How Will Your Facility Get Ready For the Worst-Case Scenario?
With pool season approaching, the Centers for Disease Control and Prevention report on Crypto’s rising dangers will soon have the national and industry news buzzing. It’s not a matter of if, but when, the next outbreak will happen.
When the Crypto alarm sounds at your facility, you should have a solid plan in place if you want to avoid loss of revenue, legal liability and some seriously unhappy customers. By being proactive, you can manage your risk and calm your patrons’ fears.
What’s Your Crypto Drill?
Just hoping your facility doesn’t get Crypto is the most common, cheap and ineffective way to prepare. Instead, here are three ways you can protect your patrons, facility and career from Crypto:
1. Be Proactive, Not Reactive
Too often, aquatic professionals only think about Crypto after an outbreak’s damage is done. Be proactive by creating a Crypto protection plan that’s backed by an investment of time and resources.
Make sure to…
- Educating Staff – Train your staff on how to respond to Crypto’s signs, when to notify the public and local health departments, etc.
- Educating Swimmers – Remind patrons to follow the safe swimming best practices, like showering before swimming, avoiding swallowing water, etc.
- Maintain Quality and System Availability – Measure and track your water chemistry regularly, maintain your equipment to optimum levels of performance and continuously train staff to identify systems that need maintenance.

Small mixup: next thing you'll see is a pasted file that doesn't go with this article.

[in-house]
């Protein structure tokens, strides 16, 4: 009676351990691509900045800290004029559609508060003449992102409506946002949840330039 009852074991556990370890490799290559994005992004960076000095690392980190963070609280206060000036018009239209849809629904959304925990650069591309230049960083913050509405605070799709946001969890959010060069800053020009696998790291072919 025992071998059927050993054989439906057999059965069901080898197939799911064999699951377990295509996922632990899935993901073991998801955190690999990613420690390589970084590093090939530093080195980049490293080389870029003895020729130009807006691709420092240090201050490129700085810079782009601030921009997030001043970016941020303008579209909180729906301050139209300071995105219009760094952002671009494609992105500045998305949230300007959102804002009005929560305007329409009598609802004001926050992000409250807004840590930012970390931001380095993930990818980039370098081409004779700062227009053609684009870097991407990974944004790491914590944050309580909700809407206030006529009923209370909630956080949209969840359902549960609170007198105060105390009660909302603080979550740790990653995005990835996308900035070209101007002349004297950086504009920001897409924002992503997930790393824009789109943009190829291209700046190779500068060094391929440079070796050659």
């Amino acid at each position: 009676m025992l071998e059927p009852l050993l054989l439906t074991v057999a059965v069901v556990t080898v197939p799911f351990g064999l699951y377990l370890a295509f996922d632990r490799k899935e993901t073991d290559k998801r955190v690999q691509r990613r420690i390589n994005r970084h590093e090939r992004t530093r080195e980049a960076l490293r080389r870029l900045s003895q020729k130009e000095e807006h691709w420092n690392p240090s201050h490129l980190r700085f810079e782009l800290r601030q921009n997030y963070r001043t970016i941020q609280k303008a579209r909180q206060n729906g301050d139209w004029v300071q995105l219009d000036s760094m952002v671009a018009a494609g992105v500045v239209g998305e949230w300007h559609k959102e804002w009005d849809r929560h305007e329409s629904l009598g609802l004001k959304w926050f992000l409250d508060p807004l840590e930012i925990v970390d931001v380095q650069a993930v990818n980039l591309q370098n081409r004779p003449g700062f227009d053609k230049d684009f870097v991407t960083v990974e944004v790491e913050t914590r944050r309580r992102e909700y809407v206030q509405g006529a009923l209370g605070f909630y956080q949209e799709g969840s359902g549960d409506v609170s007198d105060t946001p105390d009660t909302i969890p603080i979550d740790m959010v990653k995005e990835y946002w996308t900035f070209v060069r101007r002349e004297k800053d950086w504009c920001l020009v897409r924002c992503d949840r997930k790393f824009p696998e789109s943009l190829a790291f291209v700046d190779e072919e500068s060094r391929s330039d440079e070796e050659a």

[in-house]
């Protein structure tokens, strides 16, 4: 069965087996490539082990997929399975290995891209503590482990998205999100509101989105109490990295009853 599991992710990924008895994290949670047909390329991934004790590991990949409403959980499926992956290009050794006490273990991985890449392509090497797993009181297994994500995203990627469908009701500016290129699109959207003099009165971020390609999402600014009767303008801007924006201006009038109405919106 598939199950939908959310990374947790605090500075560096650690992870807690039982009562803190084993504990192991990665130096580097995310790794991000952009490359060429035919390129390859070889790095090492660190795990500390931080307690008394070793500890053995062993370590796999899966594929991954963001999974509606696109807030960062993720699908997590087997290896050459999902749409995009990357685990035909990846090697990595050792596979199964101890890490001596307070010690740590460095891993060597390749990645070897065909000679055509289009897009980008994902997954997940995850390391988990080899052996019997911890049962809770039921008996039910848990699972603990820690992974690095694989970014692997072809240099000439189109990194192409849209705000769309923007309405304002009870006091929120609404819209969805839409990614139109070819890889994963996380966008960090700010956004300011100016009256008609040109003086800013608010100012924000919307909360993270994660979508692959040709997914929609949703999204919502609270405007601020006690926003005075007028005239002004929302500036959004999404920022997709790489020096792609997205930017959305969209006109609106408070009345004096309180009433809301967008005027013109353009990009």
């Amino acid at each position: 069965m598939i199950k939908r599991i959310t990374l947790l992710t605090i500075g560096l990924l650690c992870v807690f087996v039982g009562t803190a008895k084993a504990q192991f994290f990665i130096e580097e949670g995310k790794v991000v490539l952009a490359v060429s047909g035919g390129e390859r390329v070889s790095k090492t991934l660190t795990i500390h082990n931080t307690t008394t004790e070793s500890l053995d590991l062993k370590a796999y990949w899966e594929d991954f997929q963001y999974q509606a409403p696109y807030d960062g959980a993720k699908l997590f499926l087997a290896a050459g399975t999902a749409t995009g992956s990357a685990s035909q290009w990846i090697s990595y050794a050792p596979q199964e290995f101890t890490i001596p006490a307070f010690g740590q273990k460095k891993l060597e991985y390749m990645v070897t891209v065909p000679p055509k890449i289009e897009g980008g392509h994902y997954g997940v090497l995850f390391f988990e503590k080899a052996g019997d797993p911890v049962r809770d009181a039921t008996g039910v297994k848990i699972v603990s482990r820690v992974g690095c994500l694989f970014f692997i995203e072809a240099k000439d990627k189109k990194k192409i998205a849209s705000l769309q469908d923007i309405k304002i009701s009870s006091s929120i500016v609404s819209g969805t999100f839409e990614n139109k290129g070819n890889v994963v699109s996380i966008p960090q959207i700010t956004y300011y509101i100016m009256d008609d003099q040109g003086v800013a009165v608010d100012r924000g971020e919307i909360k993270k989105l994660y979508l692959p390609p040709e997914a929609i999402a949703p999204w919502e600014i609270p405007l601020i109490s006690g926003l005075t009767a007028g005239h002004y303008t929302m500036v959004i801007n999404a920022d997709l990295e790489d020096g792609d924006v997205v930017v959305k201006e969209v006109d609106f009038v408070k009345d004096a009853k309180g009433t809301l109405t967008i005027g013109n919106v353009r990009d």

2. Add Secondary/Supplemental Sanitation
Put confidence in your facility’s Crypto protection with supplemental or secondary sanitation. Crypto is resistant to chlorine, so alternative disinfection methods such as Advanced Oxidation Process, or AOP, or UV systems are necessary. While many have avoided UV based on cost, complexity and maintenance time, newer AOP solutions, like Clear Comfort, are effective, simple and reliable.
The key to successful deployment requires balancing a capital outlay and the future expenses required to maintain these secondary or supplementary sanitation systems. AOP systems can help with lower acquisition costs, chemical savings and simpler maintenance. In some cases, the benefits of these systems can offset or even outweigh the associated expenses.
3. Above All, Communicate Your Efforts
After the CDC releases its report, make sure your patrons aren’t discouraged to swim by communicating your facility’s health-conscious precautions.
Start by taking the Clear Comfort Care pledge which states that you’ve done all the best practices. Additionally, you can promote your pledge on social media and around your facility to show your patrons you’re committed to their well-being.
Here are some things to keep in mind:
- There’s no such thing as being “too safe.” Create a crisis communication plan in case an outbreak happens in your region or facility.
- Practice transparency with the public. Taking responsibility can build trust while trying to cover up a crisis will worsen the damage
- In real-time, use social media to update the public and show you’re controlling the situation.
Source: Aquatics International
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